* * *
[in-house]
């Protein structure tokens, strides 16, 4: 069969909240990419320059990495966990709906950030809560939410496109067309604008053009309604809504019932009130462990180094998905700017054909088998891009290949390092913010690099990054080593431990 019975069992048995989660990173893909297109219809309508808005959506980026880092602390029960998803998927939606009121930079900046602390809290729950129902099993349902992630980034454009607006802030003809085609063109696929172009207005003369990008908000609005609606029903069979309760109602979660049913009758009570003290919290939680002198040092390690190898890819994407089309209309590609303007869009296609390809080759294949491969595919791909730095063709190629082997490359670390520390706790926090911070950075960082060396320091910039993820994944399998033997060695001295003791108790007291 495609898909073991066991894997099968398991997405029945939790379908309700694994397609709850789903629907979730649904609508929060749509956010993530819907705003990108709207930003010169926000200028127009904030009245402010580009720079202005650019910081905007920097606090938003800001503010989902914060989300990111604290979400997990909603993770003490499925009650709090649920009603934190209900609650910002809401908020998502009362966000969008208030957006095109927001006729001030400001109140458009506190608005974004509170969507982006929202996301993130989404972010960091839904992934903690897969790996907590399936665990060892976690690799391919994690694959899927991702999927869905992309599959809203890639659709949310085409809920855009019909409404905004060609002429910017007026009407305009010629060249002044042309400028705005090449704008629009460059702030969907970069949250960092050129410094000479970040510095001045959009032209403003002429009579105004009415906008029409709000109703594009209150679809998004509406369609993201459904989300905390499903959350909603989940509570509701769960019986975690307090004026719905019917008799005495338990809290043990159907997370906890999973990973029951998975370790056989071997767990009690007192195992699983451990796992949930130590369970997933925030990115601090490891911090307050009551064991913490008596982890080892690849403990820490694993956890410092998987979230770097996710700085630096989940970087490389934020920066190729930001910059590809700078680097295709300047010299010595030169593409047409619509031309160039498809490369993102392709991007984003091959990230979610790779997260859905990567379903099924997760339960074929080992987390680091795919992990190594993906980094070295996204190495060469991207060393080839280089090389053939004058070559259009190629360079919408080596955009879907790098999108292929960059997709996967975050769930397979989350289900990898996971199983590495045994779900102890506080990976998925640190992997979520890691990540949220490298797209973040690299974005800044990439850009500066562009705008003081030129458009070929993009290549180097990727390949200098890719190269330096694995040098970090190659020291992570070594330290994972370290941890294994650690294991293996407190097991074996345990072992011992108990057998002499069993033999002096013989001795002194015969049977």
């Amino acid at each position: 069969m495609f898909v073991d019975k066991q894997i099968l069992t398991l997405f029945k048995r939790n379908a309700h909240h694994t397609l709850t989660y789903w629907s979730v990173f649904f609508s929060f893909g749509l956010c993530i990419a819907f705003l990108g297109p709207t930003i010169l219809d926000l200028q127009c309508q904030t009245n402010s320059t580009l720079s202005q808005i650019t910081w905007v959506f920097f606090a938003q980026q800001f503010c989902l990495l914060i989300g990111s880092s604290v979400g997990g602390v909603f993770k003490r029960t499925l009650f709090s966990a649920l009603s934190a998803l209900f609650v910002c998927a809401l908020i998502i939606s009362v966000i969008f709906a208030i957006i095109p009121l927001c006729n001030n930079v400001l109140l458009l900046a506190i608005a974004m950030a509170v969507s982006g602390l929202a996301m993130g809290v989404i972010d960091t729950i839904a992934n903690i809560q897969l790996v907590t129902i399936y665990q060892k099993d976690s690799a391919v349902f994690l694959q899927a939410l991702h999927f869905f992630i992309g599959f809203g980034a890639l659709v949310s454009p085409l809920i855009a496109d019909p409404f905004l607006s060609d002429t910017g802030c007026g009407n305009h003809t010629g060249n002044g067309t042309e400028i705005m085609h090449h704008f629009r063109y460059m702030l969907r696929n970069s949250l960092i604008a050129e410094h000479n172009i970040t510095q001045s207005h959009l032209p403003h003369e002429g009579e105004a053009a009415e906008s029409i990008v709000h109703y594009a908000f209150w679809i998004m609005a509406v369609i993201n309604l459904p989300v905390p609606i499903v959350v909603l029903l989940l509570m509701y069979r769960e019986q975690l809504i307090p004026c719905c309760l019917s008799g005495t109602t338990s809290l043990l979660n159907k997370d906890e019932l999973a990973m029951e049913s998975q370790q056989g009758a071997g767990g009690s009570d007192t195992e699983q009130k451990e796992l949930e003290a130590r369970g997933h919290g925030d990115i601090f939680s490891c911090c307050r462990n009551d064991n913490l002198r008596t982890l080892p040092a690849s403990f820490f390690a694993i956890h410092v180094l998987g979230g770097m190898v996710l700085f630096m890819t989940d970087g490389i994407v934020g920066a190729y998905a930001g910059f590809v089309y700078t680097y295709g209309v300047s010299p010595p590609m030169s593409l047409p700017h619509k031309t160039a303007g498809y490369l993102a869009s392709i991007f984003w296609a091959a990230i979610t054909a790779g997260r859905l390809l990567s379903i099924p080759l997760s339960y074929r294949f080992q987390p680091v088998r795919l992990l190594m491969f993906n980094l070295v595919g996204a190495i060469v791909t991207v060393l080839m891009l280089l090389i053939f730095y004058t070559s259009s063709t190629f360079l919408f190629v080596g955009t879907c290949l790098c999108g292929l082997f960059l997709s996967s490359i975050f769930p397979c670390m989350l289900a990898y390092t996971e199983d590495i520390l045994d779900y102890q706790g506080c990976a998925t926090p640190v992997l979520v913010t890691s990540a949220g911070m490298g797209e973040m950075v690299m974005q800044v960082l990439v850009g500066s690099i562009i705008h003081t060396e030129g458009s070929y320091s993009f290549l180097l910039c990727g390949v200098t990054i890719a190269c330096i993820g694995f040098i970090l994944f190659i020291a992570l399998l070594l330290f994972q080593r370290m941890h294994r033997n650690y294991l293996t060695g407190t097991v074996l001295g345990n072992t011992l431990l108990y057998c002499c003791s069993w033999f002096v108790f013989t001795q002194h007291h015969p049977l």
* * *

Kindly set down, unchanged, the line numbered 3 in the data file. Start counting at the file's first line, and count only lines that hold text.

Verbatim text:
């Amino acid at each position: 069969m495609f898909v073991d019975k066991q894997i099968l069992t398991l997405f029945k048995r939790n379908a309700h909240h694994t397609l709850t989660y789903w629907s979730v990173f649904f609508s929060f893909g749509l956010c993530i990419a819907f705003l990108g297109p709207t930003i010169l219809d926000l200028q127009c309508q904030t009245n402010s320059t580009l720079s202005q808005i650019t910081w905007v959506f920097f606090a938003q980026q800001f503010c989902l990495l914060i989300g990111s880092s604290v979400g997990g602390v909603f993770k003490r029960t499925l009650f709090s966990a649920l009603s934190a998803l209900f609650v910002c998927a809401l908020i998502i939606s009362v966000i969008f709906a208030i957006i095109p009121l927001c006729n001030n930079v400001l109140l458009l900046a506190i608005a974004m950030a509170v969507s982006g602390l929202a996301m993130g809290v989404i972010d960091t729950i839904a992934n903690i809560q897969l790996v907590t129902i399936y665990q060892k099993d976690s690799a391919v349902f994690l694959q899927a939410l991702h999927f869905f992630i992309g599959f809203g980034a890639l659709v949310s454009p085409l809920i855009a496109d019909p409404f905004l607006s060609d002429t910017g802030c007026g009407n305009h003809t010629g060249n002044g067309t042309e400028i705005m085609h090449h704008f629009r063109y460059m702030l969907r696929n970069s949250l960092i604008a050129e410094h000479n172009i970040t510095q001045s207005h959009l032209p403003h003369e002429g009579e105004a053009a009415e906008s029409i990008v709000h109703y594009a908000f209150w679809i998004m609005a509406v369609i993201n309604l459904p989300v905390p609606i499903v959350v909603l029903l989940l509570m509701y069979r769960e019986q975690l809504i307090p004026c719905c309760l019917s008799g005495t109602t338990s809290l043990l979660n159907k997370d906890e019932l999973a990973m029951e049913s998975q370790q056989g009758a071997g767990g009690s009570d007192t195992e699983q009130k451990e796992l949930e003290a130590r369970g997933h919290g925030d990115i601090f939680s490891c911090c307050r462990n009551d064991n913490l002198r008596t982890l080892p040092a690849s403990f820490f390690a694993i956890h410092v180094l998987g979230g770097m190898v996710l700085f630096m890819t989940d970087g490389i994407v934020g920066a190729y998905a930001g910059f590809v089309y700078t680097y295709g209309v300047s010299p010595p590609m030169s593409l047409p700017h619509k031309t160039a303007g498809y490369l993102a869009s392709i991007f984003w296609a091959a990230i979610t054909a790779g997260r859905l390809l990567s379903i099924p080759l997760s339960y074929r294949f080992q987390p680091v088998r795919l992990l190594m491969f993906n980094l070295v595919g996204a190495i060469v791909t991207v060393l080839m891009l280089l090389i053939f730095y004058t070559s259009s063709t190629f360079l919408f190629v080596g955009t879907c290949l790098c999108g292929l082997f960059l997709s996967s490359i975050f769930p397979c670390m989350l289900a990898y390092t996971e199983d590495i520390l045994d779900y102890q706790g506080c990976a998925t926090p640190v992997l979520v913010t890691s990540a949220g911070m490298g797209e973040m950075v690299m974005q800044v960082l990439v850009g500066s690099i562009i705008h003081t060396e030129g458009s070929y320091s993009f290549l180097l910039c990727g390949v200098t990054i890719a190269c330096i993820g694995f040098i970090l994944f190659i020291a992570l399998l070594l330290f994972q080593r370290m941890h294994r033997n650690y294991l293996t060695g407190t097991v074996l001295g345990n072992t011992l431990l108990y057998c002499c003791s069993w033999f002096v108790f013989t001795q002194h007291h015969p049977l």